Arachidonic Acid and Inflammation

Arachidonic acid, AA and sometimes ARA, is a 20 carbon long, omega-6, polyunsaturated fatty acid or n-6 PUFA. It is made in the body from shorter omega-6 fatty acids found in vegetable oils, or found in the diet in eggs, poultry and meats. PUFA are essential nutrients. Molecules made from AA are especially important in the growth and repair of muscle tissue and have effects on blood vessels, the heart, and nervous tissue. However, AA and other PUFA also play a role in the response to tissue damage and inflammation.

Good or Bad Omega Fatty Acids

Whether a diet high in omega-6 vs omega 3 PUFA causes inflammation has been difficult to answer. The omega number indicates how for from the chain end the first unsaturated carbon lies. Omega 3 PUFA are found in cold water fish such as salmon or tuna and are relatively high in flaxseed and canola oils. Eicosapentaenoic acid -- or EPA -- and docosahexaenoic acid -- or DHA -- are omega 3 long chain PUFA. Cyclooxygenases -- COX enzymes - and other enzymes turn AA, EPA and DHA into molecules -- called eicosanoids -- that produce inflammation and cause platelets to clot but also relax blood vessels and stop inflammation.

Diet and Inflammatory Disease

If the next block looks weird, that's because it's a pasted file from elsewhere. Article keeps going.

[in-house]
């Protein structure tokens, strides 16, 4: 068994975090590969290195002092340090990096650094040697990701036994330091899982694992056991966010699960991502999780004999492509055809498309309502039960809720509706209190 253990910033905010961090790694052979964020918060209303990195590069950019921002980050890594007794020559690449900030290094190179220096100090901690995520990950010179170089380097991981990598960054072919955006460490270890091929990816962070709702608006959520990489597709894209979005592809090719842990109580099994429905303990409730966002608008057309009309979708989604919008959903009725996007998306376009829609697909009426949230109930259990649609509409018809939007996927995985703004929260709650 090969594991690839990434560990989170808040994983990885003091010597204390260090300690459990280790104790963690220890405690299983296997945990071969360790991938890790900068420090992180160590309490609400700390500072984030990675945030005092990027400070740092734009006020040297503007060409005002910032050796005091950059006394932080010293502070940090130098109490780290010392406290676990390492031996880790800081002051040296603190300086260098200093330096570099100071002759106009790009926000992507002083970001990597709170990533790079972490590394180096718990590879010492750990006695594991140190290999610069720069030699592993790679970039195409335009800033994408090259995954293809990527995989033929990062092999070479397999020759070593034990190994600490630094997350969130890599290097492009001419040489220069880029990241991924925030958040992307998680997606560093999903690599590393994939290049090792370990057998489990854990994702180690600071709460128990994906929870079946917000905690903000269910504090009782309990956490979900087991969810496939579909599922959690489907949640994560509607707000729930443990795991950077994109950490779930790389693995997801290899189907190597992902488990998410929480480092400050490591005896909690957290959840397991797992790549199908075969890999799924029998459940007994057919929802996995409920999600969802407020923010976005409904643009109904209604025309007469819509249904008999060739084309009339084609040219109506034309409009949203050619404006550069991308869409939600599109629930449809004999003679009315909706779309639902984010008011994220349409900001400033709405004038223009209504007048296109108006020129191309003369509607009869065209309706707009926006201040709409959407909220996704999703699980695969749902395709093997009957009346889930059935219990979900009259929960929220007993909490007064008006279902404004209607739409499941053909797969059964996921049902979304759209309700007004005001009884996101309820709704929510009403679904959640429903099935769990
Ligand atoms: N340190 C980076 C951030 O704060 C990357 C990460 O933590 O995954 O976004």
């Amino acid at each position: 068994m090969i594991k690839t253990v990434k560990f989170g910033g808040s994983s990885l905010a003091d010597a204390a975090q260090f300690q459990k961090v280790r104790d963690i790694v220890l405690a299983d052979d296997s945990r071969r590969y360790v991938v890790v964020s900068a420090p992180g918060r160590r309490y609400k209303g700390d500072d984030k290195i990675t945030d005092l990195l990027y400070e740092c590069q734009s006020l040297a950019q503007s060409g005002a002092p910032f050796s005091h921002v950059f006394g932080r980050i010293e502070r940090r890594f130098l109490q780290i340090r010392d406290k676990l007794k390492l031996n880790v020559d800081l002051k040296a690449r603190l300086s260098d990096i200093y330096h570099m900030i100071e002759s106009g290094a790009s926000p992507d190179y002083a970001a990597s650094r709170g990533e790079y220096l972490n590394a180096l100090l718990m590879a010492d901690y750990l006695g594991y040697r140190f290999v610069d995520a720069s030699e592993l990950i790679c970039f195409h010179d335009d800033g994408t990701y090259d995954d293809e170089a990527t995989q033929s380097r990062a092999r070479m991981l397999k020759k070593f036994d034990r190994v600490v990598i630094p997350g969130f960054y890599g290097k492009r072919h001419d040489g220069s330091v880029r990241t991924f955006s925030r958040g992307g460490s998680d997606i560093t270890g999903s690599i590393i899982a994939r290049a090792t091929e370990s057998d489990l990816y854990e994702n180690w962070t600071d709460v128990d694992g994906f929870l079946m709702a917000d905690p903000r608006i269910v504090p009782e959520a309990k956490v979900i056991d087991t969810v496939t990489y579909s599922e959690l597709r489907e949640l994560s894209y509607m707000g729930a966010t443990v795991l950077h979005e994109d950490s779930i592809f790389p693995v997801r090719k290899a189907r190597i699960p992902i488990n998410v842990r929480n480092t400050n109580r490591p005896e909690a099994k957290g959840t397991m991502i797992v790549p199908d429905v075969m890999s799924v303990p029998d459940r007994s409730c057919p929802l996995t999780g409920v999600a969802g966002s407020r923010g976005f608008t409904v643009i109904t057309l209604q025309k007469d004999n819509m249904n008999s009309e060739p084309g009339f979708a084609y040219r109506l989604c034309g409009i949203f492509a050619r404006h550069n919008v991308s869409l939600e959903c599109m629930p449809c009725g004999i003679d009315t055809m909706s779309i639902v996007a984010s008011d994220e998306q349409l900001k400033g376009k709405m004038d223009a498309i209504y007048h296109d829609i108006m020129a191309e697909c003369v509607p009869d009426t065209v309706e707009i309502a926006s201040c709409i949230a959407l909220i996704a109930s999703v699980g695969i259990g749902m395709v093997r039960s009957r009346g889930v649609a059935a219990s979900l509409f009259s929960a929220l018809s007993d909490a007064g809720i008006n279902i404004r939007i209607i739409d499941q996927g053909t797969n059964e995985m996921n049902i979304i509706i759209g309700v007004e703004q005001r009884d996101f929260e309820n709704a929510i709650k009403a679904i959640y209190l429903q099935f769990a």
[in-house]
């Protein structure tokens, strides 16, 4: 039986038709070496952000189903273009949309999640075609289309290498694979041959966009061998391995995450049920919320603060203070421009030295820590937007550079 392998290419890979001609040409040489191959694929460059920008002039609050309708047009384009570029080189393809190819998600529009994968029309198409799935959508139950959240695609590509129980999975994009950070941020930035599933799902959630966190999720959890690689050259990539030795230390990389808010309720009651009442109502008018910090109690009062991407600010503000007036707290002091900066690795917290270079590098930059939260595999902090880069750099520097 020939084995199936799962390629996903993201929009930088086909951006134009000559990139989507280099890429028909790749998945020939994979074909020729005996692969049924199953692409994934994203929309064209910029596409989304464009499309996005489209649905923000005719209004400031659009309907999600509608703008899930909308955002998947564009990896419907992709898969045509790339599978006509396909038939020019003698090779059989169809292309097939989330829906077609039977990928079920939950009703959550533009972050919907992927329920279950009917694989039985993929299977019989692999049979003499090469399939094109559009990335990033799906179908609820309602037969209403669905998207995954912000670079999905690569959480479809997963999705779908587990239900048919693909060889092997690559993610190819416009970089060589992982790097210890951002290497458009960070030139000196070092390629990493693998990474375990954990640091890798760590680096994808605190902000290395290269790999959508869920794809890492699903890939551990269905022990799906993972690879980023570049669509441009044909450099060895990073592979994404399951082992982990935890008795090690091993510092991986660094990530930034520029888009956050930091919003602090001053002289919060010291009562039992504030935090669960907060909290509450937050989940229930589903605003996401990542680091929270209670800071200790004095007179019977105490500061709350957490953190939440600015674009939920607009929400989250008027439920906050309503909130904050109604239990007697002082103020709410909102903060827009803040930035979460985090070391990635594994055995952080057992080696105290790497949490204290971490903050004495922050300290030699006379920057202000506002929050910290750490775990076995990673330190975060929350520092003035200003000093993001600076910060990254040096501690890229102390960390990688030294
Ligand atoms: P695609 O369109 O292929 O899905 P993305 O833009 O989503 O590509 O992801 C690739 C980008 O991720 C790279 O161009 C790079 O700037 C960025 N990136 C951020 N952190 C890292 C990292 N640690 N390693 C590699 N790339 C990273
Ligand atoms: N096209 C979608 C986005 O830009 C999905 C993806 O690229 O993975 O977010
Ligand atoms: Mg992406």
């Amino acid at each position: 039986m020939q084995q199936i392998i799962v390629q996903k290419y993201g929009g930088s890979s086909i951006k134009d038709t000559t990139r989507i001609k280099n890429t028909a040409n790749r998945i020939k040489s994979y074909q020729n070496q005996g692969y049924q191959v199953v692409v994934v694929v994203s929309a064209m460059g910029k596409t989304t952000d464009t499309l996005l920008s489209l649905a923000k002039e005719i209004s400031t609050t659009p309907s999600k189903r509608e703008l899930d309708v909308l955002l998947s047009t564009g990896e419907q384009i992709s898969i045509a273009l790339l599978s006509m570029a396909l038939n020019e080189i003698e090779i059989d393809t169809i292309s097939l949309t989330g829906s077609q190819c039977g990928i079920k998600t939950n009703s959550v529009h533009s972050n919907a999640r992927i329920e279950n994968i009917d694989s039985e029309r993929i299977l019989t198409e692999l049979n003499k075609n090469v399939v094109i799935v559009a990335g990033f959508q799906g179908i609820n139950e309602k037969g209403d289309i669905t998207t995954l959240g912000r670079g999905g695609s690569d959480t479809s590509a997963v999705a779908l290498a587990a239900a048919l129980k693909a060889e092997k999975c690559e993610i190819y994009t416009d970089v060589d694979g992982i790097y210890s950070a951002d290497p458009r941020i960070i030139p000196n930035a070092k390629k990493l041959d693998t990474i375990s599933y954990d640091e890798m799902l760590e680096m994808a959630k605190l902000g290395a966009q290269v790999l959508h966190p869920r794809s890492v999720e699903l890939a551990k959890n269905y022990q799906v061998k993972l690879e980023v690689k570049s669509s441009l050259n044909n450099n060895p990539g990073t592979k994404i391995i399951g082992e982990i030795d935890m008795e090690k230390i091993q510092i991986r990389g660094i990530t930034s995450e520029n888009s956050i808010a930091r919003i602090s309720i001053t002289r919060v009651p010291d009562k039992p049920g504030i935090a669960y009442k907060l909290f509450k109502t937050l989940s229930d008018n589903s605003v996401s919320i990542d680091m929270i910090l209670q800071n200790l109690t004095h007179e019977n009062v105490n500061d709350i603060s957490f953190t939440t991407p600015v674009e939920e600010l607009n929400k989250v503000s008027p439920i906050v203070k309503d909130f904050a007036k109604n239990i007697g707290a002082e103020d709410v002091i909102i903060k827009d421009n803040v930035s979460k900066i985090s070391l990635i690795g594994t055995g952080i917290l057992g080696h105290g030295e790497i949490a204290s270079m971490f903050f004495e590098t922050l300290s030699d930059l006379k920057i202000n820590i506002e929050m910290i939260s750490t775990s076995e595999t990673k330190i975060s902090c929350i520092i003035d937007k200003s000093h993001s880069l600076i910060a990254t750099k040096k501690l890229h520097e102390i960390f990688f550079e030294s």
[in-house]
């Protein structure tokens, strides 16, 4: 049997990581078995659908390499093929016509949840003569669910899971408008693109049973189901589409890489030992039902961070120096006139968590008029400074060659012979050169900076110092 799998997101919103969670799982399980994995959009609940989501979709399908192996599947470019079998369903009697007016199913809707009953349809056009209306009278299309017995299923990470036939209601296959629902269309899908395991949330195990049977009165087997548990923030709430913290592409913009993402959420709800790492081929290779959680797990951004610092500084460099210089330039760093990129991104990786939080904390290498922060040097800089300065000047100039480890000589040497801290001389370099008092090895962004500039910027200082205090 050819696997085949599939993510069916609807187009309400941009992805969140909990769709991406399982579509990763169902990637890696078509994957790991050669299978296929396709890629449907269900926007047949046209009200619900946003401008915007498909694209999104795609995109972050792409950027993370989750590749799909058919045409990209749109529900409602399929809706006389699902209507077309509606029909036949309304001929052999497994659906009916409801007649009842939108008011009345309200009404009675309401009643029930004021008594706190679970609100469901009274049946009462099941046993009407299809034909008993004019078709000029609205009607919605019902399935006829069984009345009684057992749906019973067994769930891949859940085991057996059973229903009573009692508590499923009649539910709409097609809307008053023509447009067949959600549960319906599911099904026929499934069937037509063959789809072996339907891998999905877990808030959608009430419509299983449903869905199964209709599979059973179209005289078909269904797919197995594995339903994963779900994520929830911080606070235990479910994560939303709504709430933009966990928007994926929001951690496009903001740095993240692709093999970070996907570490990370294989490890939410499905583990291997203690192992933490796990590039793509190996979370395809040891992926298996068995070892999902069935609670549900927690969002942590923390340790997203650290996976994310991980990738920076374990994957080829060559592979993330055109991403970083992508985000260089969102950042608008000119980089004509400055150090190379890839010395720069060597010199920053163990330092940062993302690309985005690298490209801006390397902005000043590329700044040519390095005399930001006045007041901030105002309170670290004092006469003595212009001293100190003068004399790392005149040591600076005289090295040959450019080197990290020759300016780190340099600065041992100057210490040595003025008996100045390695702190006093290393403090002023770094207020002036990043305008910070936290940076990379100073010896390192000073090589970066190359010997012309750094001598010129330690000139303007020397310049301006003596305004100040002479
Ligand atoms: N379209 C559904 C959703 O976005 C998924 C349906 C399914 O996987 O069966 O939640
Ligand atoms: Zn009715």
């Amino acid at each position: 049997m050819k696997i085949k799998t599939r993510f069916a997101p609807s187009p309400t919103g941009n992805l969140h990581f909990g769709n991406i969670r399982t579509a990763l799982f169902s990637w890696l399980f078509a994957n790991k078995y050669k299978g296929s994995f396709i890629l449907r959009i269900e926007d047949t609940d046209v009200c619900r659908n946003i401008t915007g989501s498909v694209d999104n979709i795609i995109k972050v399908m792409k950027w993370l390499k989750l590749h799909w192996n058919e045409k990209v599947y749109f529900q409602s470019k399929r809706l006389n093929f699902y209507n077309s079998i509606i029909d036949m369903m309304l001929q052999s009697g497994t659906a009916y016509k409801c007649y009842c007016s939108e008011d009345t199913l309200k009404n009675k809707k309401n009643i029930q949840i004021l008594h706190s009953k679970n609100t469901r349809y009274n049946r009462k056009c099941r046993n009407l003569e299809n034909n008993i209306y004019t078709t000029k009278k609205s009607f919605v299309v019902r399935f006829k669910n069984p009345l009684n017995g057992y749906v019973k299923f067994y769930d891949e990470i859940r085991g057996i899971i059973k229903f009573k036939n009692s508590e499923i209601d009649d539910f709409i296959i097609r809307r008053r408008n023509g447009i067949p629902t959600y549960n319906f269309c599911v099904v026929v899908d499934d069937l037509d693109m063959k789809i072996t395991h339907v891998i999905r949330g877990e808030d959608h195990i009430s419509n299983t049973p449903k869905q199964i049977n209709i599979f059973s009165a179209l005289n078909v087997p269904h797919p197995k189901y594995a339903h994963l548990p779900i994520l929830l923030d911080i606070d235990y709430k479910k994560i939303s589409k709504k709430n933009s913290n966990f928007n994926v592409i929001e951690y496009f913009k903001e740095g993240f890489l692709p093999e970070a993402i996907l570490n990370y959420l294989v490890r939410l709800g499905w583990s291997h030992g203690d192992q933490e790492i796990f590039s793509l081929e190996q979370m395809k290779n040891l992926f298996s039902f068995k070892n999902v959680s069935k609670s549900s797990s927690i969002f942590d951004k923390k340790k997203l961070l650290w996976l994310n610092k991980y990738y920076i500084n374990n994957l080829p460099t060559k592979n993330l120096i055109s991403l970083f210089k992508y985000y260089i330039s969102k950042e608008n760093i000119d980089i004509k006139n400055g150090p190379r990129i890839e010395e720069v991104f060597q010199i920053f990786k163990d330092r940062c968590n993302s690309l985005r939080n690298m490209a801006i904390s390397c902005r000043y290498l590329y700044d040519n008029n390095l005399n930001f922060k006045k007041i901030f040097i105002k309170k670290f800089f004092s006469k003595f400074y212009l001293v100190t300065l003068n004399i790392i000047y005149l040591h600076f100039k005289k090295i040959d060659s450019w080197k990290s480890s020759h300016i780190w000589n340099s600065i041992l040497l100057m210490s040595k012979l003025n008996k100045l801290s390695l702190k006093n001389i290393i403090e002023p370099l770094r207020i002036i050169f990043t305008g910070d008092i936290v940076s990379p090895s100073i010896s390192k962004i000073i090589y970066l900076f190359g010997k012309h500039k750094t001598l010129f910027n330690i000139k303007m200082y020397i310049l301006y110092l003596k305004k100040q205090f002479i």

Eicosanoids formed from AA regulate inflammatory responses as well as help tissue regenerate after the inflammation has subsided. These processes happen in cancer, asthma, rheumatoid arthritis and autoimmune disorders. Scientific studies on changing single components of a diet are difficult to do and often do not show clear cut results. However, where people have changed their diet -- to a Western diet -- that increased the omega 6 to omega 3 ratio, it has coincided with increases in chronic inflammatory diseases such as nonalcoholic fatty liver disease, cardiovascular disease, obesity, inflammatory bowel disease, rheumatoid arthritis, and Alzheimer's disease (See reference 1).

AA and Muscles

Because of the association with muscle tissue maintenance, AA supplements are being used by some body builders to enhance the training effects. A study in the "Journal of the International Society of Sports Nutrition" published in November 2007 found that after 25 days there was evidence of reduced inflammation in people who took AA supplements but no increase in strength or muscle growth.

Treatments for Inflammation

The discovery of the COX enzymes and the role of AA derived eicosanoids in pain and inflammation, led to the understanding that aspirin works by blocking COX enzymes. Medicines that are COX inhibitors -- called nonsterioidal anti-inflammatory drugs or NSAIDs such as ibuprofen, Celebrex -- celecoxib -- also block COX enzymes and relieve pain, inflammation and prevent heart attacks by blocking the actions of molecules derived from AA. However, NSAIDS may cause ulcers because they also block the formation of eicosanoids that help repair damages to the stomach and intestinal lining.